So anyhow – I read a post last week that said something that struck a note with me. It wasn’t immediately good or bad, but it resonated and it made me think a lot. It was the generic, highly assumptive statement that ‘we all hate labels.’

Do we?

I used to. When I was confused and struggling to self-identify I think I spent about a week going through a very brief ‘OMG don’t you label me’ phase. Maybe it was, like, two weeks. I didn’t like the idea of someone else looking at me and immediately assuming they KNEW me just because they’d filed me safely in their little box under a certain label of their choosing.

Bad label.

Then, months later, after wallowing through a mire of self-doubt and fear and completely uncertain territory, I began to accept myself. I found a label. And the relief I felt over it made me cry, because for so long I had been feeling completely alone. I was worried that no one was made like me and I would be by myself forever, having to hide and never allowed to say the things about myself I wanted to say.

Good label.

That label gave me freedom. It gave me relief. It made me feel slightly less alone. It didn’t feel entirely right, though, which led to more self-doubt. More questions. More worry that I had it wrong, that I was maybe crazy, a whole slew of nightmares I hadn’t even opened up yet.

I read more. I researched more. I opened myself up to learning about more and more people. Yeah, I found some haters. I found some people that wouldn’t accept me because of the label I chose for myself, but I found some who did. And, eureka, I found some people who used more than one label. I wasn’t stuck with one? OMG I can have ALL THE LABELS.

It was a ‘light bulb’ moment for me, realizing that labels aren’t always good or always bad. Some people might hate applying labels, period. But don’t tell me ‘don’t we just all hate labels’ when those labels I chose for myself helped keep my ass alive. When I sat in the dark wondering if I should bother living because I was never going to fit in anywhere, those labels I chose for myself made me feel like I fit in with someone, somewhere. When someone shyly said to me, “Do you feel like this too?” Well, I was able to nod, and say yes, and maybe there were only two of us. Maybe in the whole world full of round people we were the only two triangle people – but I wasn’t the only triangle person and that was the whole point!

So gimme the labels. I’ll take ’em. I’m not handing them out because I don’t think that’s anyone’s business but their own. It’s not my job to label you, but it’s also not yours to label me. If you ask me who I am and I reply with a laundry list of labels that makes your head spin, you don’t have to do anything but nod and smile.

My labels might not even mean the same thing to me that they mean to you. And that’s okay too. Talk to me about them. Have a discussion about what they mean to us both. That’s cool; we can discuss our labels like rational adults and then settle our disagreements like rational adults – with water guns and nerf battle gear.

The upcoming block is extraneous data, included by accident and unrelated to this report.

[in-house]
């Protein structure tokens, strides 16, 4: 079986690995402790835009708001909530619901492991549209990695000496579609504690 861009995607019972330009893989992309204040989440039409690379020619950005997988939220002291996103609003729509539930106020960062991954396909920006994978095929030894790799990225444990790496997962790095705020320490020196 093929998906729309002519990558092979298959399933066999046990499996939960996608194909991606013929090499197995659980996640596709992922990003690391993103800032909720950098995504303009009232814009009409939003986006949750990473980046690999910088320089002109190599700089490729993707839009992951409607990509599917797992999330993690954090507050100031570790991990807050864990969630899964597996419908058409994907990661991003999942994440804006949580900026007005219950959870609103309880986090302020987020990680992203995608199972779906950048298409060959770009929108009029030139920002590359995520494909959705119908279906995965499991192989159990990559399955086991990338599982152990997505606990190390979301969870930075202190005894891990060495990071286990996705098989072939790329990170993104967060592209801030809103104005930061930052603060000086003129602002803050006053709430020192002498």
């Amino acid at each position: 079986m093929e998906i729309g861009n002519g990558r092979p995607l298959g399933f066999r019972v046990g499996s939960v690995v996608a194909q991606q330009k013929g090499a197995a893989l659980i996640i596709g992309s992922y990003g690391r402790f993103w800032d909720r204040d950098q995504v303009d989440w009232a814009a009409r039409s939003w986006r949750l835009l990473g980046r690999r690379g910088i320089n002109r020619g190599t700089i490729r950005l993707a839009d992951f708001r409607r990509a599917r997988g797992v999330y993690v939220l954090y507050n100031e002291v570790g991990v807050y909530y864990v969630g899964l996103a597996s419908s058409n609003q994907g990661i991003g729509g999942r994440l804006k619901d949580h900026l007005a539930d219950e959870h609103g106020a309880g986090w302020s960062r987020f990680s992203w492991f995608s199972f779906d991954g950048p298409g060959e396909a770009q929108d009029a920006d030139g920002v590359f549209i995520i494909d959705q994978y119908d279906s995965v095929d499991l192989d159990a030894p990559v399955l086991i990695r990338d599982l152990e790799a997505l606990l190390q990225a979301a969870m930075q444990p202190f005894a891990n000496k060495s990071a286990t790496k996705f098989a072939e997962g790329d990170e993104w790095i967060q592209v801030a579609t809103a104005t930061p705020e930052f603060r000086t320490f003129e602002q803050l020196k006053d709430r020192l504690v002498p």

Just don’t tell me to hate labels when they gave me nothing but relief from all the fear I felt. I’m going to wear my labels with pride, because for a while there I was floating in no-label-land and it was a pretty scary place. When it comes down to it, knowing I had a label at all was what saved me.

~Arin, the Labeled.

The Anti-rant…

I don’t really go on a lot of rants. Seriously, it’s not my thing. So I’m not going to. I will say, though, that sometimes people do and say things that are hurtful even if they don’t mean them to be. When that happens, it’s often the part of the injured party to ‘rise above it’ and ‘not let it hurt them.’

You know what? Bullshit. If someone hurts you, even inadvertently, it’s okay to feel that way. It’s even okay to (calmly) tell that person who said it that they hurt you and why. It’s even okay to expect an apology, although you may not get one.

So here, I’m going to go into some personal stuff. Not because I think I owe to anyone, but because if someone comes along and reads this and gains some insight from it, it might help someone else out in the future.

Someone I know, who I consider a friend, asked me the other day, “So have you talked to your therapist about your gender issue?”

At the time my response was vague and inarticulate, because while I might be coherent online, in person I tend to get very shy and self-conscious when attention is focused on me. I’m pretty anxious in social situations and don’t really do well formulating snap-answers. I’m always the one who has an epiphany five hours later – ‘Aha! THAT’S what I should have said.’

So hearing that question was actually a little hurtful, and a little annoying. But rather than be angry about it, I’m going to try to turn it into a learning opportunity.

For one – why must you automatically assume I see a therapist?

For another – I don’t actually have any issues with my gender. YOU seem to have issues with it. So, have you spoken to YOUR therapist about my gender issue? Because it seems like you might want to.